The two plug-in Merivas spied during a charging cycle last week, prompted internet speculation that GM/Vauxhall/Opel is working on a fully electric version of its mini-MPV.
But a Vauxhall spokesman insisted, “This car does not indicate that we’re considering building a hybrid or electric powertrain for the Meriva.” Instead, the cars are believed to be part of Opel’s role within MeRegio (Minimum Emission Region), a research project that involves seven other partners including Bosch, Daimler (through the Smart brand) and data management firm SAP.
It’s designed to integrate the next generation of electric vehicles into the network, intelligently managing load and charging phases, feeding back energy into the grid where required (and crediting the car user with this), and facilitating cross-border roaming standards.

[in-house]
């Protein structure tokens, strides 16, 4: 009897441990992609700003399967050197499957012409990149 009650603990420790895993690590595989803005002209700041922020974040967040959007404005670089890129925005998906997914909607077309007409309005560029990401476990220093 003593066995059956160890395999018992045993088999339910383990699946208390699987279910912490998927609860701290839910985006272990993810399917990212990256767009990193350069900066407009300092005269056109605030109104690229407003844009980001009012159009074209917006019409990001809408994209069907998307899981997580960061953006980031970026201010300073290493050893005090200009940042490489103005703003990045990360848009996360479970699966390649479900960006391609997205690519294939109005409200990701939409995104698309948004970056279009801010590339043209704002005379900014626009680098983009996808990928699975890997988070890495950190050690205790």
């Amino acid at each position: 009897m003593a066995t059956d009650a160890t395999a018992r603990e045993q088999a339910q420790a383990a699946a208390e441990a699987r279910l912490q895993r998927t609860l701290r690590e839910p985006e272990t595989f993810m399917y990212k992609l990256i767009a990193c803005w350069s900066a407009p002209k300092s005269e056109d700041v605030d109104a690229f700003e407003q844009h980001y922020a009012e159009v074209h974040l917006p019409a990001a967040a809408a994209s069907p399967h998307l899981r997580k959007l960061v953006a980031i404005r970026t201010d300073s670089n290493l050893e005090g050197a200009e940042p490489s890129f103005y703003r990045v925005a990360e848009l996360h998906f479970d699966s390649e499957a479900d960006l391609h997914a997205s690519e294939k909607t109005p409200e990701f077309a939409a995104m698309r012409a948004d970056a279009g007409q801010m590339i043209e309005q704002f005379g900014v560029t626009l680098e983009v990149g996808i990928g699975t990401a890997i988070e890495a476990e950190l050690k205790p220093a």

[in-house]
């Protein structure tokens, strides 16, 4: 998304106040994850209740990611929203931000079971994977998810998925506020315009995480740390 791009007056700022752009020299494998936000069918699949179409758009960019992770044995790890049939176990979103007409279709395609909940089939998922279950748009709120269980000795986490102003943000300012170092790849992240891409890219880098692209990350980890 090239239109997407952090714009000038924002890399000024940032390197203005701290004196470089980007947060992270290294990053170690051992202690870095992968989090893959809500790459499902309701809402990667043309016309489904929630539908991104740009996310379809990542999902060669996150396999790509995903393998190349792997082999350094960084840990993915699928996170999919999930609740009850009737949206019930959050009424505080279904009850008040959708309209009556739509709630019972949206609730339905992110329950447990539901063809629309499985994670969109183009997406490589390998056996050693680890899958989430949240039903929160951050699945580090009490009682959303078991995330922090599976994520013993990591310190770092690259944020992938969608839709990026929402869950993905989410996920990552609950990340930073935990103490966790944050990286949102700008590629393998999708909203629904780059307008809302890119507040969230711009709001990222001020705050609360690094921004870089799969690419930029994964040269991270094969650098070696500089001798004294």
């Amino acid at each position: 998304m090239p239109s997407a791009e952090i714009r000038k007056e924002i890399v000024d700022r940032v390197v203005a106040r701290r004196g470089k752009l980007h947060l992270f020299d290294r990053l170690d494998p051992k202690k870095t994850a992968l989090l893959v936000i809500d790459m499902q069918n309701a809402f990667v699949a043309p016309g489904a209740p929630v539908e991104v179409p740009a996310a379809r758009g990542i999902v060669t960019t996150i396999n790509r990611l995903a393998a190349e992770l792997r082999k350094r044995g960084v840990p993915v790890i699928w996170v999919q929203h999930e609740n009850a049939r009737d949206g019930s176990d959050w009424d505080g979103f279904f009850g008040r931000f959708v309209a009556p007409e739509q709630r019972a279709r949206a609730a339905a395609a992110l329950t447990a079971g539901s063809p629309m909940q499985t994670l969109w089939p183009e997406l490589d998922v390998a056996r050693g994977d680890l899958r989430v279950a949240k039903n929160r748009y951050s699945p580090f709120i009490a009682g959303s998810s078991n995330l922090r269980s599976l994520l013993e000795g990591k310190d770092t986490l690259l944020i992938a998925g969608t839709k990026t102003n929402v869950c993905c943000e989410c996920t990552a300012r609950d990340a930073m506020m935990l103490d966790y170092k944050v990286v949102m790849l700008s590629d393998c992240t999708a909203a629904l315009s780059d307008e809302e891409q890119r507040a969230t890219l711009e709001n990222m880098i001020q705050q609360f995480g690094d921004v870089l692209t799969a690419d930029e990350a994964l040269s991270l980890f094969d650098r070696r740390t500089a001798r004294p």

The project also aims to establish up to 600 private, commercial and public charging points in Baden-Württemberg. Several manufacturers, including BMW with its Mini E, have identified power network integration as an area of potential problems and benefits for electric vehicle users.
More details of Opel’s involvement are expected this autumn. It’s still unclear if the manufacturer’s input will extend to a fleet of trial vehicles, a policy that has been adopted by several motoring manufacturers.